Never in my wildest dreams could I have imagined that such an utterly romantic, sweetly nostalgic restaurant as Moto could exist — nay, thrive — in a corner of Brooklyn predominantly known for its Hasidic and Dominican communities and fast-food neon …
And yet, that’s exactly where I found myself on a quiet afternoon this last weekend, sipping a black velvet ($7) — a deceptively effervescent Guinness and champagne concoction — and channeling every bit of my attention that wasn’t swooning over the jazz music, muffled and crackling as if from another era, or the way the wooden ceiling fan cast an oscillating pattern of shadows onto the antiquated turnkey clock, while the JMZ Train rumbled on overhead … wait, where am I?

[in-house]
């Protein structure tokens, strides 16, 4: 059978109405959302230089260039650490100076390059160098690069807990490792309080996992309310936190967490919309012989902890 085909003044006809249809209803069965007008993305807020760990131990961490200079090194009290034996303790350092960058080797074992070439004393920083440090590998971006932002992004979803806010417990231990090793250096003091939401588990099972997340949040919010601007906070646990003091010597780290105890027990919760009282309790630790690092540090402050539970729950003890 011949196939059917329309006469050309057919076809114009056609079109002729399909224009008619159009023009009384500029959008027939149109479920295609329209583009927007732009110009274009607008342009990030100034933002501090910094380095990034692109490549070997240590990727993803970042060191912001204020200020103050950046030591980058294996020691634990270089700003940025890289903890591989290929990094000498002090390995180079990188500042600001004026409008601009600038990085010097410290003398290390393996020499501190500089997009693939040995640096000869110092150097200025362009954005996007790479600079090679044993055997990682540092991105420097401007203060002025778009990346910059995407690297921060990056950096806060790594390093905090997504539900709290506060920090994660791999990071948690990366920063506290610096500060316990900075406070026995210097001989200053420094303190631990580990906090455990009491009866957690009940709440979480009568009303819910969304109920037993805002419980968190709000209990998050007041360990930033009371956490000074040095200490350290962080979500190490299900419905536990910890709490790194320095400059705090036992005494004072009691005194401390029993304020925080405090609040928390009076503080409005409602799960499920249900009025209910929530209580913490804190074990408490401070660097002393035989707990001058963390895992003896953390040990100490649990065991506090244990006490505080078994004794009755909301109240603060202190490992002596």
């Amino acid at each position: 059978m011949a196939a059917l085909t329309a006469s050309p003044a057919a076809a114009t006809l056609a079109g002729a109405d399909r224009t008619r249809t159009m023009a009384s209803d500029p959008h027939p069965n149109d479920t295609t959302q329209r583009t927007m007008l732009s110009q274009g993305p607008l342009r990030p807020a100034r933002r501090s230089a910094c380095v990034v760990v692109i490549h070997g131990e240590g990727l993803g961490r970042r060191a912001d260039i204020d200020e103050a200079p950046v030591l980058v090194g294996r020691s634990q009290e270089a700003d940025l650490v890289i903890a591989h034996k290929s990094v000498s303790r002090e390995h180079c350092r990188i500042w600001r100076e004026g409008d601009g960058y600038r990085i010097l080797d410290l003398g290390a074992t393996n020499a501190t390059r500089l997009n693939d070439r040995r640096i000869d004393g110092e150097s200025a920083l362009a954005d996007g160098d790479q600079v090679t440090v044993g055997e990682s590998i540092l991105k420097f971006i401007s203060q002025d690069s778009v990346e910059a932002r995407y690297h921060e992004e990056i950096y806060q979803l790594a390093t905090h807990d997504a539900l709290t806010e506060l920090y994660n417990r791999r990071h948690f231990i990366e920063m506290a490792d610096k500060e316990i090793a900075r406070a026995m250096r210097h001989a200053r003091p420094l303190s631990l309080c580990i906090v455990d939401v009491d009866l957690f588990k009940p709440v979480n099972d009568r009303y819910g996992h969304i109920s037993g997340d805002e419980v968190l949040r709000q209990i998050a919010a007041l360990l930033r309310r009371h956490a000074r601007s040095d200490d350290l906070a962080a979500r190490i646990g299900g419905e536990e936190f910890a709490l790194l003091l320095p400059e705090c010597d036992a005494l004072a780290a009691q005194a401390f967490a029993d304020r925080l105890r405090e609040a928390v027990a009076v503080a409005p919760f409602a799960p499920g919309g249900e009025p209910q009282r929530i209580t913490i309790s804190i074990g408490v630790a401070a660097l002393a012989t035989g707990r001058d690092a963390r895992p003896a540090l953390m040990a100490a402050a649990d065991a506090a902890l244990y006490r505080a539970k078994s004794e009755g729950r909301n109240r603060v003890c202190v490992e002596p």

Oh yes, the task at hand: I was alternating between skewering mushrooms that had been marinated in olive oil and sherry vinegar, and finished with capers, rosemary and red pepper flakes, with toothpicks, and constructing gorgeous bites from a deconstructed salad composed of slices of cucumber, tomato, radish and soppressata, hulks of Bulgarian feta, garnishes of fresh mint and black olives.
This was just to sample something the menu; I will surely be back for more.
Moto evades categorization except to be called “excellent.” The best I can do is to say that as I sat there in my reverie, studying my surroundings, more than once I considered comparisons between Moto and such old timey, Euro-inspired cycling-centric bits of pop culture as The Triplets of Belville and that Stella Atrois commercial from last year, which I’ve pasted below: